I’d like to end this post with a note about Mark Watney’s character that I noticed immediately. He reminded me so much of another fictional person that I adore from a show called Killjoys on SyFy: Johnny Jaqobi. So if you’re a fan of that show and that character, then I think you’ll like this book.

Have any of you read The Martian? What are your thoughts on the story and characters?

The Comic Book Kid

I was not, in fact, a comic book kid. They just weren’t something on my radar as a child reader. I had a subscription to a Barbie book club. I frequented the library and eventually as I got older, Borders Bookstore. But comics were just never introduced to me. There was never any negative attitude about them, like saying they weren’t real reading or anything like that. No, comic books just never appeared in my household and I never looked for them, frankly, because I didn’t know they existed to look for.

Then, a few years ago in my early twenties, the guitarist from my favorite band announced he was releasing a comic book series. Naturally, being obsessed with Good Charlotte, I absolutely had to pick up Billy Martin’s Vitriol series. This was my first dive into the comic book world. I had no clue what to expect. As far as I knew, comic books were basically big kid picture books. But oh, dear reader, they are so much more than that. Yes of course, the artwork plays a vital role in the consumption of this media, but to say, “They’re just picture books,” a) demeans the value of picture books and how they impact children’s reading and b) underestimates the true craft that goes into combining appropriate images with a storyline.

See, until I delved into the Vitriol series, I hadn’t realized that comic books had to work double time, with the artist making a conscious choice in structure and style that adhered to the voice and tone of the story being told through dialogue, onomatopoeia and narrative boxes (I don’t know the official industry term for the formatting, that’s just what I call them). In a novel, where the author would describe the movement, emotion, and noises of the protagonist as he bled out from a bullet wound, the comic book artist must use color, shading, and lines to portray the hero as he cringed in pain and indicated wracking coughs with the subtlest of dashes near the drawing’s mouth. Complex, right?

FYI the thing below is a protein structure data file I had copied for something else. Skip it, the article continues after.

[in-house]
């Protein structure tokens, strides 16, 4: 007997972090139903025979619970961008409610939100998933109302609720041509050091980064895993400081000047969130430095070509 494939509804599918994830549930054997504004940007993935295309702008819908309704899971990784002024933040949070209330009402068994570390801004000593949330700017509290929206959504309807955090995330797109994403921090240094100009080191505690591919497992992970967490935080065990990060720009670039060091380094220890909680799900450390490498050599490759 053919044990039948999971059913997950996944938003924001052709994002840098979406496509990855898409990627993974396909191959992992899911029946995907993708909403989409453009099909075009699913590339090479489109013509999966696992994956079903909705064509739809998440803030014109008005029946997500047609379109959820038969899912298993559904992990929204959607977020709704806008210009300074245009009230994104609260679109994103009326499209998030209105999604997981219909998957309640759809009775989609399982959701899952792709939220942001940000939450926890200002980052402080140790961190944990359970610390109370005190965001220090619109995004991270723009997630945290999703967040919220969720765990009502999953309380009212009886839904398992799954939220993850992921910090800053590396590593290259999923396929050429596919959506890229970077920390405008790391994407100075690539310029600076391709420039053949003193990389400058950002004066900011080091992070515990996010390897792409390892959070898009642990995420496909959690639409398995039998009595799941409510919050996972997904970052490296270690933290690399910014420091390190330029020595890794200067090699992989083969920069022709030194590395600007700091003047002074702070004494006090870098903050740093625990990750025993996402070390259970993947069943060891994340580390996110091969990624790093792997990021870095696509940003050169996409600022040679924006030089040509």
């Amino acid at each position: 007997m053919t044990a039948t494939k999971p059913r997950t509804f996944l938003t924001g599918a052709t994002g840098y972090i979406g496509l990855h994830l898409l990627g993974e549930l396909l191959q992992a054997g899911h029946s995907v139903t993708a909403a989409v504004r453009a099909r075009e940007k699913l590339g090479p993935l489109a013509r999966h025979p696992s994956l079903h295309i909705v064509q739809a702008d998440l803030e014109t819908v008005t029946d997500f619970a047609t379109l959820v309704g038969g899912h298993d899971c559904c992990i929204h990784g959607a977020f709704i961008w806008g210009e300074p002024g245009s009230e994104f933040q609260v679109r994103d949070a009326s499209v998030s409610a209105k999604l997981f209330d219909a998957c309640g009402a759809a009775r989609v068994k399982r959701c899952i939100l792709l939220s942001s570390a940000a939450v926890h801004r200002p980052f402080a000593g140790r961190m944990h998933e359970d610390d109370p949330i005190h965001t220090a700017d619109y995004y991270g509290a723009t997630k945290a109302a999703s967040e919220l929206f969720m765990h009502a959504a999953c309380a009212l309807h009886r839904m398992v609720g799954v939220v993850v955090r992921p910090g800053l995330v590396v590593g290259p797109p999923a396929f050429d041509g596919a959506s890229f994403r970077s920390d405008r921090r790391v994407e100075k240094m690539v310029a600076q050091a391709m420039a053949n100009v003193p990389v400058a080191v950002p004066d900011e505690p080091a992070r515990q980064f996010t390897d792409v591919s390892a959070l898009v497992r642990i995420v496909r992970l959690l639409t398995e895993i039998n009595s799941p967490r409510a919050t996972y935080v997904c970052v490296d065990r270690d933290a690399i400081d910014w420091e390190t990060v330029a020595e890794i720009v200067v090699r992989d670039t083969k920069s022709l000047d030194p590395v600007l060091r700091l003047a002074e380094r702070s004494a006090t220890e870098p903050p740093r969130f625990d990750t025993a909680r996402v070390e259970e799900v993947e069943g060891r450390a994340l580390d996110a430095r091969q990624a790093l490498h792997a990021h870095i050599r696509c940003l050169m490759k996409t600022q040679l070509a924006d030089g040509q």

Now, I admit that before Martin’s work was announced, I’d been toying with the idea of picking up comic books because I was so invested in the Marvel Cinematic Universe (MCU). Where was I supposed to start, though, with superheroes who had a 50+ year history? Starting with a publication that didn’t come from one of the big two in the industry turned out to be the perfect introduction to comic books. I found myself going back and rereading books to catch every inch of color and artwork that I may have missed while reading the words on the page, as my eyes had been so vigorously trained to do for so many years.

After that, I felt brave enough to try my hand at Marvel with the Axis series. Let me tell you, reading that storyline was a bonkers experience. It was confusing and chaotic, but still, I felt better prepared for it having accustomed myself to the format with the previous comic books. I may have been 22 when I picked up my first series, but now I truly feel like a comic book kid.